Science and Engineering Hall builder searches for new contractor

Media Credit: Hatchet File Photo by Zach Montellaro | Hatchet Staff Photographer

Clark Construction must find a new electrical contractor for the Science and Engineering Hall after the project's electrical contractor went bankrupt. A University spokesman said the search will likely not delay the construction of the building.

Media Credit: Hatchet File Photo by Zach Montellaro | Hatchet Staff Photographer
Clark Construction must find a new electrical contractor for the Science and Engineering Hall after the project’s electrical contractor went bankrupt. A University spokesman said the search will likely not delay the construction of the building.

Clark Construction is looking for new companies to finish electrical work at two multi-million dollar campus construction sites, after the former contractor suddenly declared bankruptcy, threatening to delay the projects.

Before revealing its financial troubles in July, Truland Systems was the primary electrical contractor for renovations in Ross Hall and the construction of the Science and Engineering Hall.

University spokesman Kurtis Hiatt said since Clark plans to find a replacement, Truland’s bankruptcy likely will not delay the opening of the $275 million Science and Engineering Hall, slated for 2015.

Electrical contractors like Truland are tasked with planning and installing electrical wiring in buildings. The bankruptcy cost Clark about $7,000 a day, according to court documents, and Truland is responsible for any costs related to delays under its contract with Clark.

Paul Gogulski, a construction consultant, said while Clark seeks a new contractor, delays are still possible.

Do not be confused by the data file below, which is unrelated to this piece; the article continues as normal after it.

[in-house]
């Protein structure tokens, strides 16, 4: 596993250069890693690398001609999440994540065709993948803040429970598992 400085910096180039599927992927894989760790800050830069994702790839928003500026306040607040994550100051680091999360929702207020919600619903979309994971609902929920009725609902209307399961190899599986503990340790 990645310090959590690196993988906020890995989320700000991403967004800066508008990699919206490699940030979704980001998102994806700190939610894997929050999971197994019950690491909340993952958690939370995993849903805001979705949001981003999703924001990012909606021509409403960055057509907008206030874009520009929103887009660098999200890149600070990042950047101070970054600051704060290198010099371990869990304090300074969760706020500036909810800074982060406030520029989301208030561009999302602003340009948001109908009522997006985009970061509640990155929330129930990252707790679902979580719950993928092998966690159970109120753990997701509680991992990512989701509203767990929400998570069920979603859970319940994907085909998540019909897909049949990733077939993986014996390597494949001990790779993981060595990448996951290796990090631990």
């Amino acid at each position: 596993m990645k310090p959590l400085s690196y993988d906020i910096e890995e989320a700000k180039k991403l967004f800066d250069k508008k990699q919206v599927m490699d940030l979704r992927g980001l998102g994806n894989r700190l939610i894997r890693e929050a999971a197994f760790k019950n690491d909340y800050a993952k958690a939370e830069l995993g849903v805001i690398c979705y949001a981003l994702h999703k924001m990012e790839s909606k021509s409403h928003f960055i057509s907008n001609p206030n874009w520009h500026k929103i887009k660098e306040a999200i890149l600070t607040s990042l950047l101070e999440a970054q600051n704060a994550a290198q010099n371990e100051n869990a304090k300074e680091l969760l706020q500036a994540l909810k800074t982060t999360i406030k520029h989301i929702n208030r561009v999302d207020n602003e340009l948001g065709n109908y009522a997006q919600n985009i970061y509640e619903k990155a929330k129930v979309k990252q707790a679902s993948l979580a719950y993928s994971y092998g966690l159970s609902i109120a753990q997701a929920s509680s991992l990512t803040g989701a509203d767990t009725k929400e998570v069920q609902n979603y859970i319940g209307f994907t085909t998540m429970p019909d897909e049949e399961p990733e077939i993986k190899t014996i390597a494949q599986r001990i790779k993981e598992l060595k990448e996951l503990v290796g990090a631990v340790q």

He said when a contractor goes bankrupt during a project, bonding companies are brought in to evaluate the financial state of the replacement contractor.

“The bonding company has to agree with what you’re doing,” he said, which takes time.

Truland, which boasted about 1,000 employees, is also facing a lawsuit that claims managers failed to give workers enough notice before their termination and the liquidation of the company.

Employees allege that Truland violated the Worker Adjustment and Retraining Notification Act, which requires companies to give their employees 60-days notice in writing if their termination stems from the closing of a plant or mass layoffs.

Economics professor Anthony Yezer said filing for bankruptcy protects companies like Truland from losing their assets. If a company did not declare bankruptcy “other people would run in and seize equipment, and next thing you know all the directors are fighting over assets,” he said.

Yezer said GW likely had no way of knowing the contractor’s financial state because Clark, not the University, had signed a contract with Truland.

“General contractors are hiring based on competency to do contracting, but they might not evaluate their fiscal situation,” he said.

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